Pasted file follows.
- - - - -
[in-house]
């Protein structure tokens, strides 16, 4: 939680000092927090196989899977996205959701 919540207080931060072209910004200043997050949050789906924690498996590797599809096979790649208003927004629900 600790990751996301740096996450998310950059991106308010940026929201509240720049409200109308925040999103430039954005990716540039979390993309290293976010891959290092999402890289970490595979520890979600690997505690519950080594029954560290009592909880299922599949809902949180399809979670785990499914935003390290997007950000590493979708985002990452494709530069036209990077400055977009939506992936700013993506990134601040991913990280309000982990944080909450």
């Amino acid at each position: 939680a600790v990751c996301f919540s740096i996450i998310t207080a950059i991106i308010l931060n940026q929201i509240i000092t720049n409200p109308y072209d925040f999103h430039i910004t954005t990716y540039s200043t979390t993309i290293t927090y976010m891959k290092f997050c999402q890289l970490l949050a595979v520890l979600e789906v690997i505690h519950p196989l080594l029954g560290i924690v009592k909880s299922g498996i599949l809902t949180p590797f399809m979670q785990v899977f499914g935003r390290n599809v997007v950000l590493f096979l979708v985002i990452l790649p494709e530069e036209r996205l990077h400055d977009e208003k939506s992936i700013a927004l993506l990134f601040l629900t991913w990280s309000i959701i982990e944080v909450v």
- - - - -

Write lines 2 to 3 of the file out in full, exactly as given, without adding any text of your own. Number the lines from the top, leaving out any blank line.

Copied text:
């Protein structure tokens, strides 16, 4: 939680000092927090196989899977996205959701 919540207080931060072209910004200043997050949050789906924690498996590797599809096979790649208003927004629900 600790990751996301740096996450998310950059991106308010940026929201509240720049409200109308925040999103430039954005990716540039979390993309290293976010891959290092999402890289970490595979520890979600690997505690519950080594029954560290009592909880299922599949809902949180399809979670785990499914935003390290997007950000590493979708985002990452494709530069036209990077400055977009939506992936700013993506990134601040991913990280309000982990944080909450």
């Amino acid at each position: 939680a600790v990751c996301f919540s740096i996450i998310t207080a950059i991106i308010l931060n940026q929201i509240i000092t720049n409200p109308y072209d925040f999103h430039i910004t954005t990716y540039s200043t979390t993309i290293t927090y976010m891959k290092f997050c999402q890289l970490l949050a595979v520890l979600e789906v690997i505690h519950p196989l080594l029954g560290i924690v009592k909880s299922g498996i599949l809902t949180p590797f399809m979670q785990v899977f499914g935003r390290n599809v997007v950000l590493f096979l979708v985002i990452l790649p494709e530069e036209r996205l990077h400055d977009e208003k939506s992936i700013a927004l993506l990134f601040l629900t991913w990280s309000i959701i982990e944080v909450v």